ABB has secured a contract with Auckland Transport (AT) to deliver what it states is the maritime industry’s first megawatt charging system (MCS) to recharge electric ferries using the same interface as trucks and airplanes.
The standardized and highly adaptable system lowers the barrier to entry and is expected to improve electric vessel competitiveness against fossil-fueled counterparts.
As part of its Mission Electric initiative, AT has ordered two 200-seat all-electric ferries and two 300-passenger hybrid-electric ferries and is expected to become the largest electric ferry fleet operator in the Southern Hemisphere by 2030. Replacing conventional, diesel-operated ferries, the new ferries are estimated to help AT cut diesel use by 1,500,000 liters and CO2e emissions by 4,000 metric tons per year, equivalent to the annual emissions generated by about 90 diesel buses.
“It is incredibly exciting to lead the way with modern, low-emission public transport,” said Nathan Cammock, program director of Auckland Transport. “Our new Auckland-owned ferries will bring greater passenger capacity, improved accessibility and a more consistent customer experience. They will rely on modern charging infrastructure to deliver on these capabilities.”
While ferries carry only 6% of public transportation users in Auckland, their diesel engines produce 20% of the city’s public transportation greenhouse gas emissions (according to a 2023 report). New Zealand has set decarbonization goals by including a 2050 net-zero emissions target in its Zero Carbon Act. Given its responsibility for public transportation infrastructure around the Hauraki Gulf, AT has chosen to electrify its ferry network using the CharIN megawatt charging system standard.
ABB will work with local partners to deliver, engineer and install five complete charging solutions during 2024 and 2025 at several ferry terminals. Each system will feature a pair of 1.65MW chargers, consisting of a transformer, ACS880 converters, MCS plugs and cable management on the ferry pontoons.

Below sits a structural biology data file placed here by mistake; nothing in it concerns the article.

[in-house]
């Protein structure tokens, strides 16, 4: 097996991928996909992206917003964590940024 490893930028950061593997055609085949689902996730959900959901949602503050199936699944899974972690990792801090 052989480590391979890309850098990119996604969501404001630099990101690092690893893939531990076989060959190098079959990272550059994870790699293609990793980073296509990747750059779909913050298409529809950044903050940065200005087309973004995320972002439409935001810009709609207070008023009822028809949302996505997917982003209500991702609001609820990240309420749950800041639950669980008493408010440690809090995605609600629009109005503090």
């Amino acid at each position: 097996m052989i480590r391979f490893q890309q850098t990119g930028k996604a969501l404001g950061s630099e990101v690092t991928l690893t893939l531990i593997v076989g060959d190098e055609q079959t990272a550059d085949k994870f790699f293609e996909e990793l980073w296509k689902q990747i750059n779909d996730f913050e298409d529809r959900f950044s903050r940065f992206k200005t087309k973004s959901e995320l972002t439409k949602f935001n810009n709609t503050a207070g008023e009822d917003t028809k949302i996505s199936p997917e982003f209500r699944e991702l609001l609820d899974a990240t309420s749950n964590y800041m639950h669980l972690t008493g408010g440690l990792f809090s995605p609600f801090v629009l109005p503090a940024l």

The chargers will deliver over three megawatts of direct current (DC) power to sustain the short turnarounds and high-power demands needed to maintain an efficiently operated ferry fleet. The connectors will be handled by crew during passenger turnarounds.
The Auckland installation will also be the first MCS supplied by ABB to use the standardized plug-in interface, although the group has been delivering shore-to-ship power for over 20 years since an initial contract with Princess Cruises in Alaska. The Auckland solution will be similar in charging capacity to ABB’s landmark project to support 10 all-electric ferries for public transportation provider Transtejo Soflusa in Lisbon, Portugal.
“ABB’s proven experience in delivering robust and high-performance ship charging solutions and their willingness to embrace the megawatt charging system were major considerations in AT’s choice,” commented Murray Burt, chief engineer of Auckland Transport. “It was important to combine ABB’s global support capabilities and long-standing local presence for a project that will transform Auckland’s ferry services.”
“Ferries connect communities and have a significant impact on the environment,” said Palemia Field, ferry segment manager at ABB Marine & Ports. “There’s a well-known Māori proverb which says ‘ka pū te ruha, ka hao te rangatahi’, or ‘once the old fishing net is worn, it is put aside to make way for the new fishing net’. Electrification is crucial and we must move away from emissions-generating technologies. Noise- and emission-free operations benefit both the broader and local communities, while passengers on board enjoy improved travel comfort thanks to less vibration.
“As the electrification of the global ferry fleet increases, ABB expects more operators to opt for a standardized interface that is familiar from other industries. “We are ready to deliver the MCS solution to meet the demand, wherever standardized connections make it easier for operators to design their ferries and terminals.”
Read more of the latest ferries and cruises updates from the electric and hybrid marine technology industry here.